‘Follow me now, my life’s companion! I shall lead you, and every step will awaken new joy in our hearts.’ In the next verse, too, he addressed Nick not as holde Gattin, dear wife, but as holder Gatte, dear husband. Mr Brocklesby, facing the choir on the conductor’s rostrum, raised his eyebrows, but I very much doubt if anyone else noticed. Except Nick.
A week later was Speech Day, when the prizes were ceremoniously handed out and an improving speech was uttered by some visiting dignitary who was usually as dull as ditchwater. The HM had long since told me who it was to be this year, a certain Brigadier Sir Charles Petherick, an Old Yarburian who had recently been knighted and promoted as a director of the Imperial General Staff. The name meant nothing to me. The HM invited Andrew and me to dinner the evening before. We assumed, in our ignorance, that it was standard practice for the two senior pollies, ex officio, to meet such visitors in advance.
We duly rang the bell at the private side of School House. The HM opened the door and ushered us into the drawing room. Only Mrs Vaughan was there and, chatting to her with his back to us, a man in a dark suit.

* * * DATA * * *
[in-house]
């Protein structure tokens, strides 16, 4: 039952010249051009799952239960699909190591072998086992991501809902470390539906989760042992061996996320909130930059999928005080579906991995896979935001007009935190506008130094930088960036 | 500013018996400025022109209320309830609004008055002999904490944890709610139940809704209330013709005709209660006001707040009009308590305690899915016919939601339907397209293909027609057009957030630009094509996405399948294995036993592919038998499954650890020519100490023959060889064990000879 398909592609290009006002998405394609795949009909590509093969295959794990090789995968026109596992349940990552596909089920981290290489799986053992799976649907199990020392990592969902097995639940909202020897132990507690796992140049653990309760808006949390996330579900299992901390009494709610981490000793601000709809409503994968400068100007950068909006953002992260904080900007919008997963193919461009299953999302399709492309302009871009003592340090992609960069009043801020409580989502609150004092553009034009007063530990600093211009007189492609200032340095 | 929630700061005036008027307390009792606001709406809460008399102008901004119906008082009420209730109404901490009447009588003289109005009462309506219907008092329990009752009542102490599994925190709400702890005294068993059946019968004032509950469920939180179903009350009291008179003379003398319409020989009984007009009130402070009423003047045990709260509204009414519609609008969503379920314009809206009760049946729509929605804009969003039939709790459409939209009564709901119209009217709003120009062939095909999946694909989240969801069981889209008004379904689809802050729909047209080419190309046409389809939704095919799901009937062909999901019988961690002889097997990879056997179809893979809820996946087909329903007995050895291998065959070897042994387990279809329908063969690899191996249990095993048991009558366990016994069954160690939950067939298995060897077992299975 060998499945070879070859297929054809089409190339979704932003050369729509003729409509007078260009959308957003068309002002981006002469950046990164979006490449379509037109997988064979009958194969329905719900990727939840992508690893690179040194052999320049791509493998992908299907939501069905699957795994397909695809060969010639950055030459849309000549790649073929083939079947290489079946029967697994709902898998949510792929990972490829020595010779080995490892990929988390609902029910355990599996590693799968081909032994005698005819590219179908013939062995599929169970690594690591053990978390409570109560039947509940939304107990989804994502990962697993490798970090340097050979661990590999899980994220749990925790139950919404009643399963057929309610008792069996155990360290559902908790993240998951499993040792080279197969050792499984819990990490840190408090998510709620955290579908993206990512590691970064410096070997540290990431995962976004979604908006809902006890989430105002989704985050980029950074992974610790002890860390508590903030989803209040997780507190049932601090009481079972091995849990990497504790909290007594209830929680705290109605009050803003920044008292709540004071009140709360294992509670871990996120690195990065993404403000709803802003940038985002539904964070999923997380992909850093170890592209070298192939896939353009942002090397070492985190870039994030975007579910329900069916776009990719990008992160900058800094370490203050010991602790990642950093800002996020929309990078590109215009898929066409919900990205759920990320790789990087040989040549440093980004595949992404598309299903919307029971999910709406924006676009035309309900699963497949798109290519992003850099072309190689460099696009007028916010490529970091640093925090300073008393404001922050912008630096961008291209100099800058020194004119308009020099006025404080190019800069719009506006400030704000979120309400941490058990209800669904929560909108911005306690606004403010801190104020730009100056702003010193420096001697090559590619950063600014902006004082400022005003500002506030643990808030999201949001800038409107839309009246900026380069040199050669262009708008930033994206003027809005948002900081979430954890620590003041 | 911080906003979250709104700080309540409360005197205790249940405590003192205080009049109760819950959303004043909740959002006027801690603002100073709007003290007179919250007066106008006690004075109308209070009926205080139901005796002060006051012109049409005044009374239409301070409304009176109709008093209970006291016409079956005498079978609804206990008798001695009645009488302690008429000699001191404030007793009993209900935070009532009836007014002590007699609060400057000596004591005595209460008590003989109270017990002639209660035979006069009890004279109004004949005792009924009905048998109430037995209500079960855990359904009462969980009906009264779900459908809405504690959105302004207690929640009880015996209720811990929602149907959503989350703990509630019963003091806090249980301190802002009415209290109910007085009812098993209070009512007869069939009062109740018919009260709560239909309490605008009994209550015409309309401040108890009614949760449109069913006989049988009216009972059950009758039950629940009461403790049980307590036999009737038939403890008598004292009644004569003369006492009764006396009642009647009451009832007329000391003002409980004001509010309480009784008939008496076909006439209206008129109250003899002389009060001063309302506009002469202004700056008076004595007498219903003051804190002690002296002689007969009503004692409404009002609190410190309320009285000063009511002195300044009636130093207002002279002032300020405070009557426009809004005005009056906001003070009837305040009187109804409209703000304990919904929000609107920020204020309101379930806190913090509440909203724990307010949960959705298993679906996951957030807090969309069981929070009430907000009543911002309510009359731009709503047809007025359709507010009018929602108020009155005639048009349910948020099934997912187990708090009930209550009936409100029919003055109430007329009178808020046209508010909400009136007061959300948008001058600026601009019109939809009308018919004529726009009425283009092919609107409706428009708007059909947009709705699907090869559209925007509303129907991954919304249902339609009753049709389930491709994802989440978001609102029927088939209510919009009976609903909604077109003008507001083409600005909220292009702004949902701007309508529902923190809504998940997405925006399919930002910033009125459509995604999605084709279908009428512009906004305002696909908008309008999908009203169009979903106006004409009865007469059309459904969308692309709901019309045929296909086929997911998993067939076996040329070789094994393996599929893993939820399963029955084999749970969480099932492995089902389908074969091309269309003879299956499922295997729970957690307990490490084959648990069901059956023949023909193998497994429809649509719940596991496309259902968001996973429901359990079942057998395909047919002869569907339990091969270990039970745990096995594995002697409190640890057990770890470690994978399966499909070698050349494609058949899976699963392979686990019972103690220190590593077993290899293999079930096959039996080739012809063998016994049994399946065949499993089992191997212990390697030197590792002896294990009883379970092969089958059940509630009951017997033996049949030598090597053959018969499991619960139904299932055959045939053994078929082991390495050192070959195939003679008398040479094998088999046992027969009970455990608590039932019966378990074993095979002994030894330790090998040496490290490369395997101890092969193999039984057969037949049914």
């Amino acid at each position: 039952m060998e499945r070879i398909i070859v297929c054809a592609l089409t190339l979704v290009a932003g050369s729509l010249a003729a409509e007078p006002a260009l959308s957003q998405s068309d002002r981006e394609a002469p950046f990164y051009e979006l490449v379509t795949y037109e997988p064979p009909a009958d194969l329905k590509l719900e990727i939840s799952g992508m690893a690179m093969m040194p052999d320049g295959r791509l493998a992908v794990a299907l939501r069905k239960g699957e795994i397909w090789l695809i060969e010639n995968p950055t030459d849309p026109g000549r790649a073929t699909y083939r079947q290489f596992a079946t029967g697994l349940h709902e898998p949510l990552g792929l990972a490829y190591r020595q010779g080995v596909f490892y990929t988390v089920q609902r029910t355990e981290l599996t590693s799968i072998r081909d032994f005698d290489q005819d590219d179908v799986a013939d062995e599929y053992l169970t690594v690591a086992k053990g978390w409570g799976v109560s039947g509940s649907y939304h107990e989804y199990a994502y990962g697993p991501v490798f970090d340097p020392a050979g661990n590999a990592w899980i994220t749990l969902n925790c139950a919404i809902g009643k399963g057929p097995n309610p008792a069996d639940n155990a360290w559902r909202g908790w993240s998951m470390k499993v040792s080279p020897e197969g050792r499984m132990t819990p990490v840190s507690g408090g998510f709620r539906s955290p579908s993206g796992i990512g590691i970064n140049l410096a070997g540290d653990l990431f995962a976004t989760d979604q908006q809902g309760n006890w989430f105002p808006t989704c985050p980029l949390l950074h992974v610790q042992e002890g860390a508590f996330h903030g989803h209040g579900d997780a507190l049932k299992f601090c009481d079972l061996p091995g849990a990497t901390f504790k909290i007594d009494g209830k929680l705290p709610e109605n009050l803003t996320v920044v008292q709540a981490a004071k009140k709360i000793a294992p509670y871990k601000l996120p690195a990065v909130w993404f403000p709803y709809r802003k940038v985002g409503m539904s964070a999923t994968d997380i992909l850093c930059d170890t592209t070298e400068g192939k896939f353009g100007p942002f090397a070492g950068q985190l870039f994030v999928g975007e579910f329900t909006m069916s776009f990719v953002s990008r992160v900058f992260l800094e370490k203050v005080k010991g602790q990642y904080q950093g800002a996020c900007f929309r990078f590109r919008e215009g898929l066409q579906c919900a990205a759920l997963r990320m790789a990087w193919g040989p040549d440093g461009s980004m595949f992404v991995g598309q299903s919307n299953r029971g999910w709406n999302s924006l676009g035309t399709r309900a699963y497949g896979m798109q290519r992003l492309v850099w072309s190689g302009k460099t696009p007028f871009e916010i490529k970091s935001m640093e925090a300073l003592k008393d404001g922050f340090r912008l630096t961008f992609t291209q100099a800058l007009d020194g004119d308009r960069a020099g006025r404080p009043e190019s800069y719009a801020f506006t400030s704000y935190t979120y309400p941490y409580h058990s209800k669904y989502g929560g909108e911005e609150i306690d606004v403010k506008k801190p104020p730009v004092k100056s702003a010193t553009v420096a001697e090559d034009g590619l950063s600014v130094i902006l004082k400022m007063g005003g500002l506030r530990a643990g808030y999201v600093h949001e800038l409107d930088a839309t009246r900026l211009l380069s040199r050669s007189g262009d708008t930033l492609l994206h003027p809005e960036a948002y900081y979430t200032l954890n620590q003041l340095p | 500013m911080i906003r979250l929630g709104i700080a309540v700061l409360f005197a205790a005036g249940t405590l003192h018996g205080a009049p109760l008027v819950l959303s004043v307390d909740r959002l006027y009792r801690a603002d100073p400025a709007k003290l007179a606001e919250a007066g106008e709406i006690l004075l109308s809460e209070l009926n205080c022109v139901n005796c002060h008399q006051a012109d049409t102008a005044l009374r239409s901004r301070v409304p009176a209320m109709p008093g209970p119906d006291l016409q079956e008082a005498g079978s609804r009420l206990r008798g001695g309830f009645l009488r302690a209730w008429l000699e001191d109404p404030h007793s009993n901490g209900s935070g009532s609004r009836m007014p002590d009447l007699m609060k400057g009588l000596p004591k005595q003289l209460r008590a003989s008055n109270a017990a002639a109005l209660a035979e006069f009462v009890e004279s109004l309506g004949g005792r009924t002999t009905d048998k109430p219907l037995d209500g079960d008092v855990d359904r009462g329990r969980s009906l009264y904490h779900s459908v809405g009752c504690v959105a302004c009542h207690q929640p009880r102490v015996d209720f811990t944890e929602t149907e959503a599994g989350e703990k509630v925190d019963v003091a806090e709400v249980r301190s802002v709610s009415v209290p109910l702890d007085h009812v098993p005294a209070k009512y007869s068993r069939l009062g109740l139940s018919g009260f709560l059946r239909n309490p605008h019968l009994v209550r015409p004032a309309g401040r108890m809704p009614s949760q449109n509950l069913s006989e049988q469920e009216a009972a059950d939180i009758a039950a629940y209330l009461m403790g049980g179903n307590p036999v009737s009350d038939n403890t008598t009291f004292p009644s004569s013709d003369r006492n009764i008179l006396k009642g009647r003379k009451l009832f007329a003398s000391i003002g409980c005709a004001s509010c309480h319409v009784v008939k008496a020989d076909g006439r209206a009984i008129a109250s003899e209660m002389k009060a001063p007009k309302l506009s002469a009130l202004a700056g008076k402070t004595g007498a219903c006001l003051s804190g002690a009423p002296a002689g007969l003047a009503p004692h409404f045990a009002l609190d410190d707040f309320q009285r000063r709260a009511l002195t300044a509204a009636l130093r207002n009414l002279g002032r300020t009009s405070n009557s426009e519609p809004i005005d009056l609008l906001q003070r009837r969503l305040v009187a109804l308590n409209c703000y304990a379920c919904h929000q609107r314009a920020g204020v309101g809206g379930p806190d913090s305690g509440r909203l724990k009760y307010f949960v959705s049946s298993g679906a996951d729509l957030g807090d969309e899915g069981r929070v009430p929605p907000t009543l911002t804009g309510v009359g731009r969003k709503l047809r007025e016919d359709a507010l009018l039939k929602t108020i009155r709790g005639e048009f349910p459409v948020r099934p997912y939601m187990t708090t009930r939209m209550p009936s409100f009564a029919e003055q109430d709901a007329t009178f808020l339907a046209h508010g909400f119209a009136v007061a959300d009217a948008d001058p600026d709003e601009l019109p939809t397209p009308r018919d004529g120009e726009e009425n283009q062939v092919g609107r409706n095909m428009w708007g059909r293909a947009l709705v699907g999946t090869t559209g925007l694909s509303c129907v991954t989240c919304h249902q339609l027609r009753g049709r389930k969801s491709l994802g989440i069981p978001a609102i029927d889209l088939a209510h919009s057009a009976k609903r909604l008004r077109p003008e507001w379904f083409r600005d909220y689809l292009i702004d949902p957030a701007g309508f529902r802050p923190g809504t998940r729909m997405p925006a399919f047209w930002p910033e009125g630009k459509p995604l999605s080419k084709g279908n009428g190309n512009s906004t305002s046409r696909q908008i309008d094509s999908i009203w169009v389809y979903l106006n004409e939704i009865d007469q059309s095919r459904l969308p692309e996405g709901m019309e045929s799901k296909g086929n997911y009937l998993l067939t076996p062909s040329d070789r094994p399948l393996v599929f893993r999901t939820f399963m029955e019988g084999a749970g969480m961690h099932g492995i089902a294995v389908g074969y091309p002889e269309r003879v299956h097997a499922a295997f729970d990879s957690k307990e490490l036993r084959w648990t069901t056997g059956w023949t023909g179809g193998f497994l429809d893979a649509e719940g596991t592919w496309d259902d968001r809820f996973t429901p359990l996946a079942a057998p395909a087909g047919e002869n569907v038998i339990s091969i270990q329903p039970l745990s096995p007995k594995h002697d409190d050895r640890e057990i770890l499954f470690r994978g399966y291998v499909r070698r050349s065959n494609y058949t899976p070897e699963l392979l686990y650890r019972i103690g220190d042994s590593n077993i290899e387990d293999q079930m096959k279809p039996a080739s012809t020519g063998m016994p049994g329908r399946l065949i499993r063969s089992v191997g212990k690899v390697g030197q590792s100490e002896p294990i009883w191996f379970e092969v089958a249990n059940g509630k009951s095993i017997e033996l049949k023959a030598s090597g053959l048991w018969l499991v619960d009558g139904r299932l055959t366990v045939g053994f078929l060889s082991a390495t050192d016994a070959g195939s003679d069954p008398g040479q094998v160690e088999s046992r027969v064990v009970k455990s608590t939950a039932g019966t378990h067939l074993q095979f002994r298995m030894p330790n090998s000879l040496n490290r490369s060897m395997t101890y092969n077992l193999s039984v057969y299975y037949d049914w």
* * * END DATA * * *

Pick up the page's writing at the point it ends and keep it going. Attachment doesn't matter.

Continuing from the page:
“Sir Charles,” said the HM, “meet the captain and vice-captain of the school.”
The visitor turned round and our jaws dropped. It was the colonel from Otterburn.
“Leon and Andrew. So we meet again. I understand that first names are now de rigueur.” He shook our hands. “I took the liberty of asking the headmaster to invite you here tonight, and I also asked him not tell you why, because I had a whimsical desire to keep it a surprise. Please forgive the deception.
“I knew from our last encounter, of course, that you came from Yarborough. Not long afterwards I read in the Old Yarburian newsletter about your elevation. And the headmaster has been telling me of your deeds over the past year. None of it surprises me, and all of it encourages me. I only wish you had chosen the army as a career.”
It was a very pleasant evening.